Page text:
SAU Buzz

Ambrosians head to Utah for an APEX experience

by Lindsey Simon
Posted on Mar 31, 2016

I know we all wish we were on a beach somewhere sipping a pina colada, but it’s back to the school grind. I’ve decided to take this column to share my life changing experience I had in Beaver, Utah, with you.

The week before Spring Break is filled with anxiety, stress and the sheer excitement of knowing in one week you’ll be finished with exams and relaxing on a beach. But for me, this was not the case.

I was graciously invited to attend the first ever Apex Experience, hosted by the company Love Your Melon. Only 160 people were selected to attend this event and three were from St. Ambrose. Meredith Bailey, a sophomore nursing student, and I embarked on this adventure together. We knew nothing going into this. They said pack four outfits, bring skiing attire and a formal outfit and that was it. These 5 days were a mystery.

Over the course of the five days I had cell service for a good ten minutes. At first I was not happy because all I wanted to do was Instagram a picture or brag that Big and Rich put on a private concert for us. But these moments of no cell service gave me the opportunity to connect with complete strangers. I was fully able to live outside the screen.

During the Big and Rich concert the 160 of us locked arms, a group of people who have known each other for 48 hours. But what I realize now is if we would have had service, everyone’s hands would have been occupied with their phones and that moment would have never happened. There is so much more to life than notifications.

Wednesday came around, and this day was action packed with speakers. Ranging from cancer survivors, to the founders of LYM, to companies that also help children battling cancer. I will carry the words these people spoke with me for the rest of my life.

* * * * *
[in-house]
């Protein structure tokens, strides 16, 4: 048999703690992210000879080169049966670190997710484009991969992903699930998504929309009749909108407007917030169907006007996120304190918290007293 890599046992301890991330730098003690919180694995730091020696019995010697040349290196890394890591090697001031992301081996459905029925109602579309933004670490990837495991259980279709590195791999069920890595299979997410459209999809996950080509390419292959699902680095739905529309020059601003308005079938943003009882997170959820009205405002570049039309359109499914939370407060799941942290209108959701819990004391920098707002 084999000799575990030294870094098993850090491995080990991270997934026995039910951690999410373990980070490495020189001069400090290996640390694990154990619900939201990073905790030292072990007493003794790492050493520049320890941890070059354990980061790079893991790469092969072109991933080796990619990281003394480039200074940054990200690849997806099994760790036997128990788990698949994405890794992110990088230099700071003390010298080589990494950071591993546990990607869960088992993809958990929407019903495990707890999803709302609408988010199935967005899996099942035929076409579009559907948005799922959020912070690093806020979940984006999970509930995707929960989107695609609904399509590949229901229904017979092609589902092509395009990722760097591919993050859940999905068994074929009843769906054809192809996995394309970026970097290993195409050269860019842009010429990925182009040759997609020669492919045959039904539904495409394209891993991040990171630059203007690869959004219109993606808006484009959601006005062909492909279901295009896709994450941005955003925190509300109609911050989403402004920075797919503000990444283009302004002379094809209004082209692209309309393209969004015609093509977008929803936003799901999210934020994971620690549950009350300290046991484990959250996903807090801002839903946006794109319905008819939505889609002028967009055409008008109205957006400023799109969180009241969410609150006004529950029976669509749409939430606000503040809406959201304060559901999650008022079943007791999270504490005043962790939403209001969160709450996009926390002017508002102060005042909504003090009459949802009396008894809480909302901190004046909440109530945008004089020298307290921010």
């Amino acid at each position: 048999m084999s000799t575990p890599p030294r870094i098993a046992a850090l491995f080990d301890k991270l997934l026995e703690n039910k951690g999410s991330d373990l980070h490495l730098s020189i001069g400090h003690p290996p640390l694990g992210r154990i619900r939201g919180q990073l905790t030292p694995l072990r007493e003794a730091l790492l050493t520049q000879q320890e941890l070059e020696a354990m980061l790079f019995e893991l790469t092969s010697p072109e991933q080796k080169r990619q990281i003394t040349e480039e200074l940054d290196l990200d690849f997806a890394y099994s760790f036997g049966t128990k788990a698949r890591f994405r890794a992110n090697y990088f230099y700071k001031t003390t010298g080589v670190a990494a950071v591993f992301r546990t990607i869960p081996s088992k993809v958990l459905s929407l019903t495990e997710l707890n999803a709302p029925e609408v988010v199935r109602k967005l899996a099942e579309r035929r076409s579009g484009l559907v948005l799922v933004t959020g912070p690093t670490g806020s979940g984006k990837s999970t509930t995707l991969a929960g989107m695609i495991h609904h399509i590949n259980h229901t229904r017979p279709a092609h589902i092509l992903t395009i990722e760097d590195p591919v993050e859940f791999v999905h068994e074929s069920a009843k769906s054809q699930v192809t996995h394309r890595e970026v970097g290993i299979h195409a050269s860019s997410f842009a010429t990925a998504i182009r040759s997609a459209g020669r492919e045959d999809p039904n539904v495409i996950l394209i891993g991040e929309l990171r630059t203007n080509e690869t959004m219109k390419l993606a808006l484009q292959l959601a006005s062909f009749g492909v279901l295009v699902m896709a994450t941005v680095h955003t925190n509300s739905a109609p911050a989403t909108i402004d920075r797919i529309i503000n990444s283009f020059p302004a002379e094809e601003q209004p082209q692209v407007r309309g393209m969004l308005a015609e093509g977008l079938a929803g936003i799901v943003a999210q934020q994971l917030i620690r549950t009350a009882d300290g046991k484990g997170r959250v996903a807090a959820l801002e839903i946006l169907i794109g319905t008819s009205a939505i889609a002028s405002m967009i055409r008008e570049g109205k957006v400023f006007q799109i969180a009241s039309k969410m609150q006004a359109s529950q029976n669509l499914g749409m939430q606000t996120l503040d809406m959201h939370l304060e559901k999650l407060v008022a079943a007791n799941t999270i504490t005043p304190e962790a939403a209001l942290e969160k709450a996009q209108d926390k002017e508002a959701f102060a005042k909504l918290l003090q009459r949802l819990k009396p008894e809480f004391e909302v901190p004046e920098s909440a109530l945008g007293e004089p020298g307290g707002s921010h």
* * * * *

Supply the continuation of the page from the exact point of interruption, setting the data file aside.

Robyn Rosenberger, the founder of Tiny Superheros, left us all with the best advice of all, that one moment in your life can ultimately change your story. That your story does matter and it’s all up to you to make that happen. Yes, to some it may seem cliche, but every decision you make in your life is helping you write your ‘story,’ not how many likes your profile picture just got or who retweeted your tweet. It’s time we all decide what we want our story to say and start to write it the way it needs to be written.

While the speakers opened up my eyes to the bigger picture of life, being in the absolute breathtaking mountains of Beaver did as well. All 160 of us were invited to ski or snowboard on the mountains. They told us a fresh batch of snow just covered Beaver and all the tracks we saw on the mountains were from us. We really did leave our marks there but it retrospect Apex left it’s mark on us all. Coming into this, I would consider myself timid when it comes to meeting new people, but leaving Beaver I left with 158 new best friends from all across the state. We didn’t care where you lived, what you looked liked or what bands you listened to, we all shared a common bond. By joining Love Your Melon we each made the decision to do whatever we possibly could to help try and end childhood cancer. And by putting these creative minds together with no cell service I believe we are one step closer to ending this ugly disease. I am beyond grateful to be given the opportunity to have attended the Apex experience, it opened my eyes not only to the beautiful places in the world but the people who live in it as well. I will never forget about my experiences that I had in Beaver and miss it and the people every day.

I am going to leave you with a little advice one of the cowboys told me as we were riding horses through the mountains. Read it carefully and apply the words into your life.

“Make worthy of the space you take up.”

As we finish these next few months of our college days Bees, start to write your story and make worthy of the space you take up.